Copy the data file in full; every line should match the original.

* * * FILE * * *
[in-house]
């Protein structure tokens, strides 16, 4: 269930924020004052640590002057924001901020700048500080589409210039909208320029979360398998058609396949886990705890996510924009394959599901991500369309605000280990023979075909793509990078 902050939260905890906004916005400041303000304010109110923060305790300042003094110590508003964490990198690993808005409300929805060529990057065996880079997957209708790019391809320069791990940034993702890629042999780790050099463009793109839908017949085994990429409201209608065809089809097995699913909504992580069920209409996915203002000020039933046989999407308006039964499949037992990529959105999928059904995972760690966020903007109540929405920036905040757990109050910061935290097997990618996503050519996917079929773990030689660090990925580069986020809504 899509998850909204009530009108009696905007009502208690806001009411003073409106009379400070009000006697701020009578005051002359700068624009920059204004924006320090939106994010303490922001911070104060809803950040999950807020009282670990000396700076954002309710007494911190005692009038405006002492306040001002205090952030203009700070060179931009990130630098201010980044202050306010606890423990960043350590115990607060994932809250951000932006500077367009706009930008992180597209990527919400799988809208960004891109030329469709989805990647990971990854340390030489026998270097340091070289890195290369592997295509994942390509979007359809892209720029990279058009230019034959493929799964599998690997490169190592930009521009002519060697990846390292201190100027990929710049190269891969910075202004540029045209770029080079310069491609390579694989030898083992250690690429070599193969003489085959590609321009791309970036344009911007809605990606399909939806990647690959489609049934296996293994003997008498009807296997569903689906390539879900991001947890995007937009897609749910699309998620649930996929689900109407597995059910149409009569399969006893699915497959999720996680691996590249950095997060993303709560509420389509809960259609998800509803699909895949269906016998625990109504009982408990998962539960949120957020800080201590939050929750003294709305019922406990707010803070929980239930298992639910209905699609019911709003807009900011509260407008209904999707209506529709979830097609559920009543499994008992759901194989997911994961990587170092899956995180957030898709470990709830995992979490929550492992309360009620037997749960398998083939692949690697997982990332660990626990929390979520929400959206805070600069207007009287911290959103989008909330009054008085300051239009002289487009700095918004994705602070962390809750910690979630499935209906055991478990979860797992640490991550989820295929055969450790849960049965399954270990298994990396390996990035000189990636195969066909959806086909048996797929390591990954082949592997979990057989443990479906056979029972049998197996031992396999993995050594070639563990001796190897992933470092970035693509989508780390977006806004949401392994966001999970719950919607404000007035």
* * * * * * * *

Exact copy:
[in-house]
């Protein structure tokens, strides 16, 4: 269930924020004052640590002057924001901020700048500080589409210039909208320029979360398998058609396949886990705890996510924009394959599901991500369309605000280990023979075909793509990078 902050939260905890906004916005400041303000304010109110923060305790300042003094110590508003964490990198690993808005409300929805060529990057065996880079997957209708790019391809320069791990940034993702890629042999780790050099463009793109839908017949085994990429409201209608065809089809097995699913909504992580069920209409996915203002000020039933046989999407308006039964499949037992990529959105999928059904995972760690966020903007109540929405920036905040757990109050910061935290097997990618996503050519996917079929773990030689660090990925580069986020809504 899509998850909204009530009108009696905007009502208690806001009411003073409106009379400070009000006697701020009578005051002359700068624009920059204004924006320090939106994010303490922001911070104060809803950040999950807020009282670990000396700076954002309710007494911190005692009038405006002492306040001002205090952030203009700070060179931009990130630098201010980044202050306010606890423990960043350590115990607060994932809250951000932006500077367009706009930008992180597209990527919400799988809208960004891109030329469709989805990647990971990854340390030489026998270097340091070289890195290369592997295509994942390509979007359809892209720029990279058009230019034959493929799964599998690997490169190592930009521009002519060697990846390292201190100027990929710049190269891969910075202004540029045209770029080079310069491609390579694989030898083992250690690429070599193969003489085959590609321009791309970036344009911007809605990606399909939806990647690959489609049934296996293994003997008498009807296997569903689906390539879900991001947890995007937009897609749910699309998620649930996929689900109407597995059910149409009569399969006893699915497959999720996680691996590249950095997060993303709560509420389509809960259609998800509803699909895949269906016998625990109504009982408990998962539960949120957020800080201590939050929750003294709305019922406990707010803070929980239930298992639910209905699609019911709003807009900011509260407008209904999707209506529709979830097609559920009543499994008992759901194989997911994961990587170092899956995180957030898709470990709830995992979490929550492992309360009620037997749960398998083939692949690697997982990332660990626990929390979520929400959206805070600069207007009287911290959103989008909330009054008085300051239009002289487009700095918004994705602070962390809750910690979630499935209906055991478990979860797992640490991550989820295929055969450790849960049965399954270990298994990396390996990035000189990636195969066909959806086909048996797929390591990954082949592997979990057989443990479906056979029972049998197996031992396999993995050594070639563990001796190897992933470092970035693509989508780390977006806004949401392994966001999970719950919607404000007035």